What is religious freedom anyway?

I was struggling to get inspiration for a post then I remembered how I enjoy talking about religion and maybe I could think of something relating to that. I love watching Grey’s Anatomy and I remembered watching an episode about an ethical dilemma (of which there is no shortage of in the programme) which involved a strong religious view. I found it, and re-watched it, now finally I have my inspiration for this post 🙂 

The dilemma

In episode 13 of season 9, a teenage boy is rushed into the ER after sustaining serious injuries after getting hit by a car while skateboarding. The boy has some serious heart problems and is losing a lot of blood, he desperately needs a blood transfusion. The doctor orders a few units of blood and at that moment a tag falls out from the boy’s pocket, which says that he is a Johovah’s Witness, which changes everything. Johovah’s Witnesses cannot accept any form of blood transfusion, even in life-or-death situations. 

The doctor is forced to stop the blood from being administered, perform heart surgery without any extra blood and watch as she does everything she possibly can to save her patient before he passes away. An intern doctor felt horrified at this situation and tried acting against her orders by giving him blood, she was caught out just before it was connected to him. She could not understand how you could abide by a religious rule that she thought was not at the best interest of the patient. 

The patient soon passed away.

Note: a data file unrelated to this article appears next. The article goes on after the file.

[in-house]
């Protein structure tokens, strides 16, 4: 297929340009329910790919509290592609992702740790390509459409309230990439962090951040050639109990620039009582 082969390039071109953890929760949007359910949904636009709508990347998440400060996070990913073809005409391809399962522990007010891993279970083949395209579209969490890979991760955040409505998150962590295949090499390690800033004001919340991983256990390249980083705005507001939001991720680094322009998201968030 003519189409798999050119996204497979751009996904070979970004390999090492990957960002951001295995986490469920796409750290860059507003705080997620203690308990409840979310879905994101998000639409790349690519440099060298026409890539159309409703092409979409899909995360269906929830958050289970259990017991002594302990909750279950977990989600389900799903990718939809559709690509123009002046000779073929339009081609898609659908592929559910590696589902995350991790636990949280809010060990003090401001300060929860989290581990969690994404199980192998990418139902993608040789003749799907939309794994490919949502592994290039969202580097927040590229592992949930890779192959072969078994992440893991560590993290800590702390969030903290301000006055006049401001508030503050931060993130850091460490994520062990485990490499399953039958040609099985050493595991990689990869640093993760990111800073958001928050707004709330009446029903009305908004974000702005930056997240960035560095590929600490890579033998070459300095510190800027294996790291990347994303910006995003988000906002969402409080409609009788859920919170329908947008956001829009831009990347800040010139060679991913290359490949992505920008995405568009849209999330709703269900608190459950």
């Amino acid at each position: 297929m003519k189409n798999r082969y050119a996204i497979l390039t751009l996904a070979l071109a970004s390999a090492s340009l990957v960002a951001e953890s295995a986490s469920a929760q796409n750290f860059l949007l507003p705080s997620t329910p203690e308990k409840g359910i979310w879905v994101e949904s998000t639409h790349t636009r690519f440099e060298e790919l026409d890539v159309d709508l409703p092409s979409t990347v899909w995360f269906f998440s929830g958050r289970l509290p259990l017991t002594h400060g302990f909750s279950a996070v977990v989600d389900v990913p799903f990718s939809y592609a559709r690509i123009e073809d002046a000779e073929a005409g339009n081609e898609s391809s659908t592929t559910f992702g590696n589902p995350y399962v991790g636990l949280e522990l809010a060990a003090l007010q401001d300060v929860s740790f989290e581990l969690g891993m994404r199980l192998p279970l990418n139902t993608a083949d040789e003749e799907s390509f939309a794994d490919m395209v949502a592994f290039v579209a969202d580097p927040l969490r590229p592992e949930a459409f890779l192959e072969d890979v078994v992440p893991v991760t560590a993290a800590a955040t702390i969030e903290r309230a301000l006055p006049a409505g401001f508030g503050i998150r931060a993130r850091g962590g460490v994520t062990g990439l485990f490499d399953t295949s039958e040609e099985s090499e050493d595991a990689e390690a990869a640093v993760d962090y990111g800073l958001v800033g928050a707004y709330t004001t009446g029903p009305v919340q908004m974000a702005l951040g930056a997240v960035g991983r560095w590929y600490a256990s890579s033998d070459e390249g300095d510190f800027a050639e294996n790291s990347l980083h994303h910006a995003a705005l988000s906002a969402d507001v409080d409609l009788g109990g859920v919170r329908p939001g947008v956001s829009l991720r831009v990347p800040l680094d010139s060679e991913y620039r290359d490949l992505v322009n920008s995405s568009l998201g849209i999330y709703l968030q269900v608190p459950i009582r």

The problem was that the patient was a minor and his parents had to make the decision to not give him blood. The child could of had a different religious belief and if able to might of made a different decision. But the doctors had to trust that the parents included this into their decision-making process.  

Is religion really that important? 

We as medical professionals need to respect each and every view of our patient, including their religious beliefs, because that is what’s important to the patient. Even if it differs from our own beliefs. Religion is often a huge part of a patient’s identity and it is just as important as every other aspect of the patient’s life. It would be wrong not to respect it.

But should a religious rule control medical decisions, especially ones that are in conflict with ‘the best medical treatment for the patient’? Who even determines that? 

On the other hand

Being a doctor and having to make that decision must be so hard. It is (for some) going against your own morals, going against your innate tendency to do good for your patient. On the one hand you would be going against the patient’s right to the best medical treatment, but giving the patient treatment that is contrary to the their belief would not be giving the patient their right to autonomy. To go against something you believe in for the sake of remaining ethically correct is hard. Incredibly hard, impossible for some.

What is the solution?

There is no easy answer. In the end, you cannot break ethical code just to satisfy your own needs. Finding a solution should be personalised because we are all have different beliefs. Somewhere in the process we need to change our mindset that spirituality is important and needs to be taken into account. And sometimes we need to accept that we may not always know what is ‘best’ for our patients. 

I personally would find this really hard if I were in that ‘Grey’s’ situation, I would feel very conflicted. But it doesn’t come down to what I feel, it comes down to what is right for the patient and I must learn to accept that.